Review: Letters to the Lost by Brigid Kemmerer

Letters to the Lost

Title:Letters to the Lost

Author:Brigid Kemmerer

Format:physical ARC from ALAMW17

Pages: 388

Publisher:Bloomsbury USA Childrens

Stance:Standalone?

Status:Finished

Rating: 3 Stars

Amazon Book DepositoryBarnes and NoblesBooks A Million

Synposis by GR:
“Juliet Young always writes letters to her mother, a world-traveling photojournalist. Even after her mother’s death, she leaves letters at her grave. It’s the only way Juliet can cope.

Declan Murphy isn’t the sort of guy you want to cross. In the midst of his court-ordered community service at the local cemetery, he’s trying to escape the demons of his past.

When Declan reads a haunting letter left beside a grave, he can’t resist writing back. Soon, he’s opening up to a perfect stranger, and their connection is immediate. But neither Declan nor Juliet knows that they’re not actually strangers. When life at school interferes with their secret life of letters, sparks will fly as Juliet and Declan discover truths that might tear them apart.”

Fun fact, I wrote up all the technical stuff for this review a few days ago, all the stuff above and then didn’t write the actual review, so let’s do that!

Initially for my End-of-March, Start-of-April TBR, I was going to read The Abyss Surrounds Us and Edge of the Abyss and then Letters to the Lost but Letters comes out first so I read it first.

I wasn’t disappointed but I wasn’t thrilled.

I grabbed this book at ALAMW17 in Atlanta and became really excited for it when I actually heard someone talking about what is was about (because I don’t read synopses).

Ultimately, while the book was good, it was not the greatest thing I’ve read by any means, it stayed a solid three stars until a little over halfway through when I actually got into it.

That being said, I also spend through this book but I entirely leave that up to the fact that I haven’t been reading anything but fantasy and this wasn’t fantasy.

Okay, now let’s actually talk about the book.

Like, I feel, most contemporary, this book didn’t have a lot of worldbuilding. There were a few vague settings, like the school, the houses of characters, and, of course, the graveyard.

None of these settings had much in the way of details they were just vague places that the characters where the at sometimes.

Also, I want to say the actual location of the setting was never revealed like they live in the USA and I think that’s all you know, which is fine but also not because of how vague everything already was.

The second part will be the characters. They were okay, not the most interesting characters I’ve ever run into, a little annoying. Two MCs both told in first person, alternating every chapter.

Juliet used to be into photography (relatable for me, I ADORE photography) but then her mom died and she kind of stopped. Declan, a criminal with a bad attitude.

The side cast was small and I liked them a little bit more than the main cast of characters. I really liked Declan and Juliet’s friends, more Declan’s friend, Rev, he was freaking awesome and honest throughout the book.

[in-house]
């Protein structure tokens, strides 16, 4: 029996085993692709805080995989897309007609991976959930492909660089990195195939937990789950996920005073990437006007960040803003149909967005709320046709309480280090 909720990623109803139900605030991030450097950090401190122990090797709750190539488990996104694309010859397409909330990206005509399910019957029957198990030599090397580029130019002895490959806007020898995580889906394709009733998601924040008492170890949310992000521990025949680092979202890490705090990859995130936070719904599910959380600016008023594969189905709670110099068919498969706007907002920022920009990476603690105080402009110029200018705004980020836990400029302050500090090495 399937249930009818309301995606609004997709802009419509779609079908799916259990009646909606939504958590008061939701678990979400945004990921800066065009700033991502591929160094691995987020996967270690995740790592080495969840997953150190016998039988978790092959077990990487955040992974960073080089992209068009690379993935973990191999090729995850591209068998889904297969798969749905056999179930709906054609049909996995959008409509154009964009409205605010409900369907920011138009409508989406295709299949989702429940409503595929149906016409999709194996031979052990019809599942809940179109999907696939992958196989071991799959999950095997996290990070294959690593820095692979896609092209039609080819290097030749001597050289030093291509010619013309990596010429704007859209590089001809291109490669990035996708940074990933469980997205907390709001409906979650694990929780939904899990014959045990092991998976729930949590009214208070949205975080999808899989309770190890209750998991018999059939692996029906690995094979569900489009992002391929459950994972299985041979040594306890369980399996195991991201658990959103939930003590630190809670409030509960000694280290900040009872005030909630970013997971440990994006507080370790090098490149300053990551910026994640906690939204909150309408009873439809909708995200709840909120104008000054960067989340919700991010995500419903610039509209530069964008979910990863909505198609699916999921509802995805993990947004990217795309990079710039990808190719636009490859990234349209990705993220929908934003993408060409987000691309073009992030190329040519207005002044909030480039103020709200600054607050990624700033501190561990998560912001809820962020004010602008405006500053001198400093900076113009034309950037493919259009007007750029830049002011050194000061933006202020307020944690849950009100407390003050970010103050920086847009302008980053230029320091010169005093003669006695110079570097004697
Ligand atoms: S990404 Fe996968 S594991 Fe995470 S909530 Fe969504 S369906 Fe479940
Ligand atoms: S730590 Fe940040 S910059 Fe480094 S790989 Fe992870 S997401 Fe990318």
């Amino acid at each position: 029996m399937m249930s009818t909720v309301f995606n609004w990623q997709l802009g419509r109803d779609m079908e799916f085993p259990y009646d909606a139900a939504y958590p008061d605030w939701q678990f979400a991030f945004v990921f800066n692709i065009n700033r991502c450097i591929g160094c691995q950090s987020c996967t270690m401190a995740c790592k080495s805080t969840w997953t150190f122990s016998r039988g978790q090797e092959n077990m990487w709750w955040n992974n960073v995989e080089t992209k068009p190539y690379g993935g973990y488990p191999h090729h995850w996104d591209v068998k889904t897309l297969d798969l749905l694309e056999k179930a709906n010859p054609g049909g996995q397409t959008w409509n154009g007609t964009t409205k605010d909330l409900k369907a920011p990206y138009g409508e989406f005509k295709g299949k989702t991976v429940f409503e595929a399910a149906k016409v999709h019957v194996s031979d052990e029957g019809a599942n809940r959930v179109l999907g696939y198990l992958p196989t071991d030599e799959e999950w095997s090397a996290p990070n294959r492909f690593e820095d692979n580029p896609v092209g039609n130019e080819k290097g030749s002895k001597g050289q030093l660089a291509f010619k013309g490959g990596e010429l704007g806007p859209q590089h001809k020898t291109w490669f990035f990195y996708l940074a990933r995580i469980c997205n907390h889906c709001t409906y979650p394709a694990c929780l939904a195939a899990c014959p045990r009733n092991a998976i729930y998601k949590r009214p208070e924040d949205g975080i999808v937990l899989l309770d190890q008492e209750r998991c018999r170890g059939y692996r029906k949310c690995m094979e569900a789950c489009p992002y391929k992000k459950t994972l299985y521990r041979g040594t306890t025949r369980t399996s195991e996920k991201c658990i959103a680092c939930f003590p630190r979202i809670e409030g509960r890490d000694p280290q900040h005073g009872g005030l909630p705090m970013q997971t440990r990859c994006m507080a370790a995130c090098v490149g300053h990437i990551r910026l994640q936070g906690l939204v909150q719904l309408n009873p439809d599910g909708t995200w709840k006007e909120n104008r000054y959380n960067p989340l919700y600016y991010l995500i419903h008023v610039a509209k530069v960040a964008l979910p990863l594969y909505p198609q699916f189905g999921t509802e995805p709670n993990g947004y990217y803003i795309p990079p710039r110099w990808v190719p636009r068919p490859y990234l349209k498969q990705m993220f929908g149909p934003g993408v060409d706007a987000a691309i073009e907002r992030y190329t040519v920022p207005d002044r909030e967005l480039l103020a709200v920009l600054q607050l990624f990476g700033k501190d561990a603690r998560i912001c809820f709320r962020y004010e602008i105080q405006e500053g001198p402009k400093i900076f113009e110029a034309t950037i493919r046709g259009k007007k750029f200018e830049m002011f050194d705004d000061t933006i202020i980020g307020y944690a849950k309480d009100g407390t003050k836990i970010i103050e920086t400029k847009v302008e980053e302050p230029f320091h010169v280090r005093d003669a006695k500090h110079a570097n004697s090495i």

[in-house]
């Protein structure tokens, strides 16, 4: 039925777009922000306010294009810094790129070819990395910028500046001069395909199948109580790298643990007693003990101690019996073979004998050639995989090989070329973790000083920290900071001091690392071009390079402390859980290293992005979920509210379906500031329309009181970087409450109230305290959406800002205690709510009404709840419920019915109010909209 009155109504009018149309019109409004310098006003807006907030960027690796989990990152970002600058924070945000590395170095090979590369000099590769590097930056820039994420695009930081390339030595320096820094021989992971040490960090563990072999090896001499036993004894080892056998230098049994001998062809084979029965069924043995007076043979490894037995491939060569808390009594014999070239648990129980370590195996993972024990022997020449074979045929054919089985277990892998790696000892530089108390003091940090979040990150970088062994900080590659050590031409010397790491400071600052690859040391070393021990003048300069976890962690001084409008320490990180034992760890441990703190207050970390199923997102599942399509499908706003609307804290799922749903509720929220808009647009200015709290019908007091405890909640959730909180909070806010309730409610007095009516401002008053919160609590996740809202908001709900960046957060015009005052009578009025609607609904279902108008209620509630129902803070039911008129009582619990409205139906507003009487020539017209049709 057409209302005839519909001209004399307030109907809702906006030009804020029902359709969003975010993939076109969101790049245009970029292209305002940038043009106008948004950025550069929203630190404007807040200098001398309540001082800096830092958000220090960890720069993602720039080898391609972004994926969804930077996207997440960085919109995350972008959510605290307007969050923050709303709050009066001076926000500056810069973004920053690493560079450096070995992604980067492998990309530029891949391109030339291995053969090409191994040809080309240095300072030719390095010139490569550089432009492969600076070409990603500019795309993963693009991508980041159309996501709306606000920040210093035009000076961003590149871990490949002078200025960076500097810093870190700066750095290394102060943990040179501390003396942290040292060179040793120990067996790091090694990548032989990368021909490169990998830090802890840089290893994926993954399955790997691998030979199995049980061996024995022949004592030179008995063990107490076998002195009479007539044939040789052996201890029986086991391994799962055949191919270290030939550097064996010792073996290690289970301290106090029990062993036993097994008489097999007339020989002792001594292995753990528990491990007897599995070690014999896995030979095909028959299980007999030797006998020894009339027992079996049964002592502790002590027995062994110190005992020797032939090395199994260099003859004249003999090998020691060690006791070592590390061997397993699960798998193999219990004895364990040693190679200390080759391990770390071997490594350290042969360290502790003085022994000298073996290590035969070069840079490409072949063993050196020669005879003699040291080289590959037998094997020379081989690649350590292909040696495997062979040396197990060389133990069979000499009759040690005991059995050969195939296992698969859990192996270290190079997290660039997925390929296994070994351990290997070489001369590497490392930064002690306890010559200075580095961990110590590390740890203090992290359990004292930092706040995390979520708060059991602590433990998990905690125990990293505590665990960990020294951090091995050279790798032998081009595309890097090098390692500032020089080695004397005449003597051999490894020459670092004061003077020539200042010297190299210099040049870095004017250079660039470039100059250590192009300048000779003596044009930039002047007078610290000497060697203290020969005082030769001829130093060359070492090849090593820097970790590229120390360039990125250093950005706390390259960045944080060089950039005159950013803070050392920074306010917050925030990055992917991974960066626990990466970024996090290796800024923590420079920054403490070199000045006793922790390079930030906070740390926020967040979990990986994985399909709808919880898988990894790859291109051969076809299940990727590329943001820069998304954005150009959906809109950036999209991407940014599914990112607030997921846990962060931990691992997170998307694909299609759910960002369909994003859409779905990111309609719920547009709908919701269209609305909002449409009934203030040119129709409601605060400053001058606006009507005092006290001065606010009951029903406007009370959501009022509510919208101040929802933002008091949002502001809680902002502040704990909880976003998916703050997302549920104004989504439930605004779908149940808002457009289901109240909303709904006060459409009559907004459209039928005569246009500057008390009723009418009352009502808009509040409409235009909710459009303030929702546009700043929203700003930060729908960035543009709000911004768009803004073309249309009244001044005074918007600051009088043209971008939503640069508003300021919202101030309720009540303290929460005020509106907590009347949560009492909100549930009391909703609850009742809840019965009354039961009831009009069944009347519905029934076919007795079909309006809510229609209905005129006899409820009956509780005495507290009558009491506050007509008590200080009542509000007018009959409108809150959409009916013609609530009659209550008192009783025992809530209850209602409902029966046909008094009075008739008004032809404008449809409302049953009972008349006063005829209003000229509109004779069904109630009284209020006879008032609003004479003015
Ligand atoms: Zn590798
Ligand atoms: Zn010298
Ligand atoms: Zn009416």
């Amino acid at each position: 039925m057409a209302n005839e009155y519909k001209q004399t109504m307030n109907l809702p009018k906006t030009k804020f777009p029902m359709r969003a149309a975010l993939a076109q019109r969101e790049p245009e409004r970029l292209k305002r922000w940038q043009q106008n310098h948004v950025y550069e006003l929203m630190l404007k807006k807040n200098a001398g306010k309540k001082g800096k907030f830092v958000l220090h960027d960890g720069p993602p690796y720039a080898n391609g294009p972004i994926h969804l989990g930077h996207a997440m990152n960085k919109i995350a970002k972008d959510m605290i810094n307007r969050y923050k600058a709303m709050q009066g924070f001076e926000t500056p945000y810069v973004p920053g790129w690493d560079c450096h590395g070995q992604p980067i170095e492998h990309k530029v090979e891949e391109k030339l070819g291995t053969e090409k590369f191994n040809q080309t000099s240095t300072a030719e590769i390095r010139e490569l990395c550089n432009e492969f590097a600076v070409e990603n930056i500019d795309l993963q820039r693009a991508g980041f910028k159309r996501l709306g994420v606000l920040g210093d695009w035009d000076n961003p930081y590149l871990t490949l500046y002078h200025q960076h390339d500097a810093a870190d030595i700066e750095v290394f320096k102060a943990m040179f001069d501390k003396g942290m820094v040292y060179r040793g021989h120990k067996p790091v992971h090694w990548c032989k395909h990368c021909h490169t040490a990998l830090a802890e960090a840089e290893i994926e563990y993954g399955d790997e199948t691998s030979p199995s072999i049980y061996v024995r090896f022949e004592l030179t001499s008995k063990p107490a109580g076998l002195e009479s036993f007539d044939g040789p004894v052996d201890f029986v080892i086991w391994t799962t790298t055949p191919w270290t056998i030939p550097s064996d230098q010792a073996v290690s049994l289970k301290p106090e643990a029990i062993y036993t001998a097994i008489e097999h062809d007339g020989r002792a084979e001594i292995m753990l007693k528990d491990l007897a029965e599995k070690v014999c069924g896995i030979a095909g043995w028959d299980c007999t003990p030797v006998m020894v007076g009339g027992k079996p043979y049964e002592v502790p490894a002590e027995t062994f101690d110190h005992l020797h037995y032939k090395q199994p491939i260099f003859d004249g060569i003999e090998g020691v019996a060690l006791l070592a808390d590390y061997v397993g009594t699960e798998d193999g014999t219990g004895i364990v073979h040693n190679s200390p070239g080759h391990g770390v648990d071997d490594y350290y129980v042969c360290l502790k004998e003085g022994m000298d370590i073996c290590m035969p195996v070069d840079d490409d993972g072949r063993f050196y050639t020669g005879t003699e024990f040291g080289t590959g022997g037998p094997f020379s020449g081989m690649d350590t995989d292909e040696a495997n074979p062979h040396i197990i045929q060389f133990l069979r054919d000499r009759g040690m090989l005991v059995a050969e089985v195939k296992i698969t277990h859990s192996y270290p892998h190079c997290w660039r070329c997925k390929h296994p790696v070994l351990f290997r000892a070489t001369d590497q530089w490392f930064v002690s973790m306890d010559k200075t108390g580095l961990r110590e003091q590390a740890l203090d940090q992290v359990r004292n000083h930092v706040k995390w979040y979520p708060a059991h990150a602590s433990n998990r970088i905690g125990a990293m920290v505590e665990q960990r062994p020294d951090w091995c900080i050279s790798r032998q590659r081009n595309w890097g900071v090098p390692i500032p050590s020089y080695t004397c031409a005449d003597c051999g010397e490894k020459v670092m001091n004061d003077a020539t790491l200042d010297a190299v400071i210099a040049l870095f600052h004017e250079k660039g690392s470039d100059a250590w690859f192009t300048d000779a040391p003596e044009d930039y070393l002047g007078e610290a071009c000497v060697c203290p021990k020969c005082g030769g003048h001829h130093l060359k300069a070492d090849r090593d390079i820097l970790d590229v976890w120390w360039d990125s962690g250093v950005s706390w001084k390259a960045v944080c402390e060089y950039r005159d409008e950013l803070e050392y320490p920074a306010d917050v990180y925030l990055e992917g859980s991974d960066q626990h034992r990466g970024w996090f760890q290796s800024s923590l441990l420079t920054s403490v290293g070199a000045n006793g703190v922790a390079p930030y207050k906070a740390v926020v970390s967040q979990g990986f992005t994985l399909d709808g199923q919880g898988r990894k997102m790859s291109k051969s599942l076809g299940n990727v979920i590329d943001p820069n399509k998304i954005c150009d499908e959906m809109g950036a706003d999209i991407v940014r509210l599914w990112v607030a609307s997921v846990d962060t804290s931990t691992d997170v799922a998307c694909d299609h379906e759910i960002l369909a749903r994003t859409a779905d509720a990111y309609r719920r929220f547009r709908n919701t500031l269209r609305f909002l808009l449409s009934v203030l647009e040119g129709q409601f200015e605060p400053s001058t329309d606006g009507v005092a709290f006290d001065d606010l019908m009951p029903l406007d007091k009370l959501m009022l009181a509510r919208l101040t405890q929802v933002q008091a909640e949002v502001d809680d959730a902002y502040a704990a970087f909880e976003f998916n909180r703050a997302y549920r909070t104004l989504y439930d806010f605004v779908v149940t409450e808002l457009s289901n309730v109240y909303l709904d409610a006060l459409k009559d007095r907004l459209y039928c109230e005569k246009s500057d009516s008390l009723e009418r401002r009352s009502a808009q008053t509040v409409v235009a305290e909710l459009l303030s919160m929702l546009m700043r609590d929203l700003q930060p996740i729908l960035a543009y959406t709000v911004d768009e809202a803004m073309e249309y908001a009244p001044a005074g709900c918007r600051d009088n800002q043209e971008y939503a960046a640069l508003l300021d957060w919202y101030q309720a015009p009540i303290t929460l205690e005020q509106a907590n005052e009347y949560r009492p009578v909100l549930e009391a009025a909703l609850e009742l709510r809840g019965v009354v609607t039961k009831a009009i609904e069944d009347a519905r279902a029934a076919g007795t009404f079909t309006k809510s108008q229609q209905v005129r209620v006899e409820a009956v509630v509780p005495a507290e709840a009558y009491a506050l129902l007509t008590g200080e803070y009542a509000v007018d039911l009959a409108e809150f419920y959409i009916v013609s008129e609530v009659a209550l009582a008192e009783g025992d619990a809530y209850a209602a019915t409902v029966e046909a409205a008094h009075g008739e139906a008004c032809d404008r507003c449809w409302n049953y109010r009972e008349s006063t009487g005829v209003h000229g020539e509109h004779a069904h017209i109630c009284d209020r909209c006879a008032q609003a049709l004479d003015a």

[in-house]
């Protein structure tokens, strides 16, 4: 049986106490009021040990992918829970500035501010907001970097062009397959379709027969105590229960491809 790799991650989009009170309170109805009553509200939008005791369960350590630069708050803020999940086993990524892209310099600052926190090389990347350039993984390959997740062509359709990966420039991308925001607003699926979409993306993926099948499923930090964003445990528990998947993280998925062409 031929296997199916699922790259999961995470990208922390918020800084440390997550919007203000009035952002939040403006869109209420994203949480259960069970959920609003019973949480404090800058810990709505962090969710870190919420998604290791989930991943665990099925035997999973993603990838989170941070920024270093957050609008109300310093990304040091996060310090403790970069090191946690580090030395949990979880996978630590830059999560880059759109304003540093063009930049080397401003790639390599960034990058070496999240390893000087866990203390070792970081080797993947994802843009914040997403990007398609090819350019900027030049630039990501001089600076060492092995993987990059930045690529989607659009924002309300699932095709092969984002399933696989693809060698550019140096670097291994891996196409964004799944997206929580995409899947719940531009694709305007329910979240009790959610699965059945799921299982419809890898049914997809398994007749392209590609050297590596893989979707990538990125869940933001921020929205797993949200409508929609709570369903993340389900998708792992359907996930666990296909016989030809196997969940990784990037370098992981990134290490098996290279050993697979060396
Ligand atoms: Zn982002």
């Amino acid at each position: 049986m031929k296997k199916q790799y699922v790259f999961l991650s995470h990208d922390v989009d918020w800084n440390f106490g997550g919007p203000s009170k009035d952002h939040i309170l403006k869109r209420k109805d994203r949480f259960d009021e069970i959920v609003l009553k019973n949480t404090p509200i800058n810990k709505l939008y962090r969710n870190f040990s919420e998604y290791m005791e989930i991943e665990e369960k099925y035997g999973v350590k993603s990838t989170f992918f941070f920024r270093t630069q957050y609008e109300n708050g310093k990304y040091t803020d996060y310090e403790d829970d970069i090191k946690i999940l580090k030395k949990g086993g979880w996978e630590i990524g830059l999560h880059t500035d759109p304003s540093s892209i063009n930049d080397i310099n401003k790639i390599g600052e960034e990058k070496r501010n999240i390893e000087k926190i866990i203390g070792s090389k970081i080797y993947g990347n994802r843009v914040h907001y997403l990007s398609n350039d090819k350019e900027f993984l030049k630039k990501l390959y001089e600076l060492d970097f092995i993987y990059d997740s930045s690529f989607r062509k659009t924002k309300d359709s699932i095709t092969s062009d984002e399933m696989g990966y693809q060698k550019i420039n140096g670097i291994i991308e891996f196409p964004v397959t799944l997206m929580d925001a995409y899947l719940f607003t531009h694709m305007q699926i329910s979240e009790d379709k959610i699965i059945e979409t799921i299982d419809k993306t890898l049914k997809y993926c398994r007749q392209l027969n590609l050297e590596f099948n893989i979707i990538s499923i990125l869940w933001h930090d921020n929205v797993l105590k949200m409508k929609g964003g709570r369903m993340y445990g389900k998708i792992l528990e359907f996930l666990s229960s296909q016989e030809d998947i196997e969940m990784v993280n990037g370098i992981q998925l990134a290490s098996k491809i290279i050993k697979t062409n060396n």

Declan and Juliet themselves were tolerable and I don’t mean that in a bad way necessarily (I am really making it sound like I didn’t like the book). They were both interesting and I enjoyed reading through their eyes but they did make me want to punch them… A lot.

 

In regards to Juliet, she could be really dramatic and oblivious. Unnecessarily dramatic, and refusing to see things that were literally written out for her oblivious.
However, she was also pretty smart at times, willing to let people help her with her grief, and didn’t treat her best friend like shit which is something I can really appreciate.

Declan was dramatic and didn’t think about his problems beyond a surface level which is probably why he had so many problems. It was just with different character coaxing reasons out of him that he further evaluated his problems and solutions to them.
However, he was a very compassionate character under all that “manly”, “Badboy” exterior.

Okay, so now that I’ve laid all that out you might be wondering why this book remained three stars. 

Well, it’s simply that it actually kept my interested and I wanted to read it. I actually was rooting for their romance and I thought the situation was interesting, that they basically met in a graveyard and then formed a deep, meaningful, online relationship.

I liked that they both managed to help each other help themselves get out of their slumps.

I liked the friendships on both ends, though Juliet’s was less explored, it still was healthy, with some arguing and making up. It wasn’t a throwaway friendship there to show that the characters had friends, the friends actually did things other than show up when the love interest wasn’t there. The friends were a genuine part of the characters lives.

It was nice that they talked about actual world stuff something else that sometimes bothers me about contemporary. In this case, it talked about the conflicts overseas that the US is often involved in.
I feel like a majority of the contemp books I read (granted, there aren’t a lot) don’t focus on any issues, not even in passing, like there aren’t any problems. Then I just feel ten times more detached.

Overall, it wasn’t a bad book, like I said I enjoyed it but it definitely wasn’t my favorite book. Actual story was interesting, some of the characters were cool but it wasn’t much I haven’t seen or thought of before.

Hopefully, my next read and I will click a bit better and faster. I should be done soon so check back later to see *wink, wink, nudge nudge, please come back next Saturday, I’ve got ok content I swear*.

 

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